Each of these strategies requires dedicated professionals with the experience and skills to value collateral and manage risk. Thematically, we have focused on building businesses in ABL niches that banks retreated from post the credit crisis.
What are the risk return profiles of each strategy and what are the barriers to entry?
MG: Cash flow loans currently generate returns of 6-10 percent with risk mitigated through a time-intensive due diligence and underwriting process which can take several months. Over time, the benefits of better underwriting in the middle market have translated into better risk-adjusted returns compared to liquid leveraged loans. The barriers to entry in the upper middle market segment are speed, certainty and scale of capital, sponsor relationships and the ability to offer customised solutions.
BS: Among non-traditional asset-based strategies returns are closer to 11 percent, as these borrowers cannot go to traditional banks. The main barriers are long-term sourcing relationships and expertise in valuing collateral.
MG: With traditional ABL, all the loans are fully collateralised through a first lien, with consistent returns of 10-11 percent. Both of our businesses are relationship based, which is a significant barrier to entry.
BS: Equipment finance delivers returns of 10-11 percent and life sciences returns about 12 percent (17+ percent when including warrants and success fees). In both segments, there are only a handful of competitors and specialist knowledge is required. Yields in the lender finance segment range from 10–12 percent with the main barrier being the ability to diligence the complexity of the borrower’s underlying portfolios.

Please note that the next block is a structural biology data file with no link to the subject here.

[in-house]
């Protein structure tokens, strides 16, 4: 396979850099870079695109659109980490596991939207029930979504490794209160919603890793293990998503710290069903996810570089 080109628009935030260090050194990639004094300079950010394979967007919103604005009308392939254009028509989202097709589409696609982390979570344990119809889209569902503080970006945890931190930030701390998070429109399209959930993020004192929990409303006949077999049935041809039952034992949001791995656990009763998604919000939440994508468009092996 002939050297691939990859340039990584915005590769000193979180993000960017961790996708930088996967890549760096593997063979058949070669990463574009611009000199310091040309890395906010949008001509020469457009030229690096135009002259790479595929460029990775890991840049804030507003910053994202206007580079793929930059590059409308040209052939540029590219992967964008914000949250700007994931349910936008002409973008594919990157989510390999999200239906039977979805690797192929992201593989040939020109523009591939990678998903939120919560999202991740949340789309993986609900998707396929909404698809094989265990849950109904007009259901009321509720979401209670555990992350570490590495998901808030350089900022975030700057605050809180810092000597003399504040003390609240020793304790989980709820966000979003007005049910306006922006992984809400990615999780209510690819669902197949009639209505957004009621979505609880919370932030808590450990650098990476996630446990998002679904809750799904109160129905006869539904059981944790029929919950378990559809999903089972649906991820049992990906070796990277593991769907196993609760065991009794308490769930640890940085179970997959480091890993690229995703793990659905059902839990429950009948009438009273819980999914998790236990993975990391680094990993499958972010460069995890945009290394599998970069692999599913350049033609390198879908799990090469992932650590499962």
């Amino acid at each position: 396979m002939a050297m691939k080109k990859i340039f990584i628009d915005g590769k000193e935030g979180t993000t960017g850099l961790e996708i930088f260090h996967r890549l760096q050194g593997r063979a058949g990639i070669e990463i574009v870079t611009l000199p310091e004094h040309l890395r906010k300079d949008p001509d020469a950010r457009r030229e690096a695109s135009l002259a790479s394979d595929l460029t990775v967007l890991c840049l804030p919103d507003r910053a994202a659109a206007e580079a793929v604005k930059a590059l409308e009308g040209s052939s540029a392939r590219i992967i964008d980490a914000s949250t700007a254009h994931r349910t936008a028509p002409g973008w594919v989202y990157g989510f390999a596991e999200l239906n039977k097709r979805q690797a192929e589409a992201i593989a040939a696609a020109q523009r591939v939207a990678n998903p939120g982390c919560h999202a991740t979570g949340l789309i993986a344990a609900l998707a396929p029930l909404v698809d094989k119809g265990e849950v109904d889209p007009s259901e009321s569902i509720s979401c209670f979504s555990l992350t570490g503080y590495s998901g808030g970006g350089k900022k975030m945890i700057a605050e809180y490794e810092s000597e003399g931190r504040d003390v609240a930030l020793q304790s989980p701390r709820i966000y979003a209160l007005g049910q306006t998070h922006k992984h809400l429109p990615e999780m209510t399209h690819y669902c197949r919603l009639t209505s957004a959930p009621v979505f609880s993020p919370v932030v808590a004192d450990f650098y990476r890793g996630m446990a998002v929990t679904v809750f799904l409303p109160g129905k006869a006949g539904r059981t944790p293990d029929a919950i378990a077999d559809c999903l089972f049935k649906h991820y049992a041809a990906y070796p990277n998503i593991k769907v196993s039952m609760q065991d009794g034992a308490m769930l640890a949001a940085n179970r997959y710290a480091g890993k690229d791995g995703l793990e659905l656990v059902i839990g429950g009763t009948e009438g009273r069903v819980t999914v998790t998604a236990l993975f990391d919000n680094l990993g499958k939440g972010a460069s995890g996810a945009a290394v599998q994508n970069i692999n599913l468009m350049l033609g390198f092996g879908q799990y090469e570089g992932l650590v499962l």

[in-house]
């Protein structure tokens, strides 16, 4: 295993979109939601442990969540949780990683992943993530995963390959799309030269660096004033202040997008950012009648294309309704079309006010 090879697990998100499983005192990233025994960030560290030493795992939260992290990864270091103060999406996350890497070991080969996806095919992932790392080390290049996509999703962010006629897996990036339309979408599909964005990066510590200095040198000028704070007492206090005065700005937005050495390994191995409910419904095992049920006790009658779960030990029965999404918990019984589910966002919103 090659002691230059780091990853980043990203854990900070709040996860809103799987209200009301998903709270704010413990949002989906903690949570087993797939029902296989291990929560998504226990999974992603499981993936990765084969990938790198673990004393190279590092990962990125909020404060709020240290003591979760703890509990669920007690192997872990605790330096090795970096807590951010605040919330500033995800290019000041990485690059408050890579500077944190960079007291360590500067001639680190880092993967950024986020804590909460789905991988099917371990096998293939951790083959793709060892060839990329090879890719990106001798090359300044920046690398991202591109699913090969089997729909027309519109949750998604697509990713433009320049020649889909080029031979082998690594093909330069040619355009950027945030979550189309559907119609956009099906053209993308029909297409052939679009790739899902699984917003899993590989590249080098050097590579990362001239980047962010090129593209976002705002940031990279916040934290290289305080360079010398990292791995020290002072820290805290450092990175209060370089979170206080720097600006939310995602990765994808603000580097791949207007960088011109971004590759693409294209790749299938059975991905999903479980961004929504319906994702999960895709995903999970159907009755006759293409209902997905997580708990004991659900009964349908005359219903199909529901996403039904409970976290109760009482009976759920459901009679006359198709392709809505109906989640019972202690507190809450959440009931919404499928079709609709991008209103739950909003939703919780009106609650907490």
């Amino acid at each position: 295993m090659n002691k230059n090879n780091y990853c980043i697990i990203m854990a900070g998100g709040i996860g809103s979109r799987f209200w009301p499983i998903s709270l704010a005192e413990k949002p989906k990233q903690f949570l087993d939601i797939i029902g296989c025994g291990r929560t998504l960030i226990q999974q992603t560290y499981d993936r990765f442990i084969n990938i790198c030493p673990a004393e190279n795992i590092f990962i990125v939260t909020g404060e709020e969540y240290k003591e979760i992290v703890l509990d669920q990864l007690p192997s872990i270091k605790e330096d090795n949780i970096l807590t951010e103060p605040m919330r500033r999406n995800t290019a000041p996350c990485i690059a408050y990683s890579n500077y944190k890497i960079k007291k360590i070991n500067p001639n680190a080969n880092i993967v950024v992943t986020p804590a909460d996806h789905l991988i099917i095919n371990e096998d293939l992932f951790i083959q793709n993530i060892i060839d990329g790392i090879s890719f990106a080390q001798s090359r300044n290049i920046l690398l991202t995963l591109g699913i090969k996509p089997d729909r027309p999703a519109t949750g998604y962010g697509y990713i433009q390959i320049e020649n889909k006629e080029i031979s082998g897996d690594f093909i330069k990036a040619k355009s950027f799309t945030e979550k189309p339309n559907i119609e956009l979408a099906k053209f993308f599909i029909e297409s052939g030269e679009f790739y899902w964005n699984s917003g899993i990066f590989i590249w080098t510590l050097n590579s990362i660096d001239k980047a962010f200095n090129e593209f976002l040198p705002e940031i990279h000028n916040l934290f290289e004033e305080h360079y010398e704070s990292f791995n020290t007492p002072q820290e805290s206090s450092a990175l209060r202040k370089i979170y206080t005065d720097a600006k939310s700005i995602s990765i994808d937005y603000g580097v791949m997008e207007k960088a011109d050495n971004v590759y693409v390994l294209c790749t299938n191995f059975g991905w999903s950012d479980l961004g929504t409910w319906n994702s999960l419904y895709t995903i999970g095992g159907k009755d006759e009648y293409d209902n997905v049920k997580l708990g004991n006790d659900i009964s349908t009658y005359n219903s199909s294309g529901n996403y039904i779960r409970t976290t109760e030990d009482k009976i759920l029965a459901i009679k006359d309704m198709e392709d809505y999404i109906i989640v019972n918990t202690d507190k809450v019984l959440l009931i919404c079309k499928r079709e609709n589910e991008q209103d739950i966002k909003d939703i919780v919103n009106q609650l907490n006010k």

How do market conditions differ for cash flow lending and ABL?
BS: They each have different drivers and different participants. In cash flow there’s spread compression due to a very competitive market right now, so it’s less about fundamentals and more about the way transactions are being structured and the lack of covenants. Fundamentals are strong, as PE-owned companies continue to produce single digit revenue and cash flow growth on average in today’s slow growth environment.
In ABL, there’s less spread compression and less competition and not much pressure from the banks so this helps hold returns at much higher levels.
How do you manage the risks of cash flow lending versus ABL?
MG: For cash flow lending, risk management begins with asset selection and it is critical to have the right loan structure and covenants in place. In ABL, risk management is focused on the expertise in tracking and monitoring collateral valuations.
We find the best approach is to always underwrite credit as if we are late in the cycle because you can never tell when markets will turn until after the fact. Capital preservation is our number one priority.
Where do you see the best investment opportunities?
BS: There are pockets of attractive investment opportunities across all of our strategies. In our cash flow business, we stay defensive and focus on stable, free cash flow generating businesses in the upper middle market that have minimal cyclicality. We are very constructive on the long-term supply/demand dynamics of middle market cash flow lending given both the maturing debt that will need to be refinanced as well as new debt required to support the current record amounts of private equity uninvested capital. In addition, opportunities for asset based lending in highly specialised niches where banks have retreated continue to be extremely attractive.
What keeps you awake at night?
MG: Not our portfolios, which are 100 percent performing. We do see risky structures being underwritten with poor covenant structures. This could become a concern for investors when the cycle turns.
BS: We’re also in a rising interest rate environment and expect rates will approach 3 percent next year. This will put stress on highly leveraged borrowers as their debt service requirements increase.
This article is sponsored by Solar Capital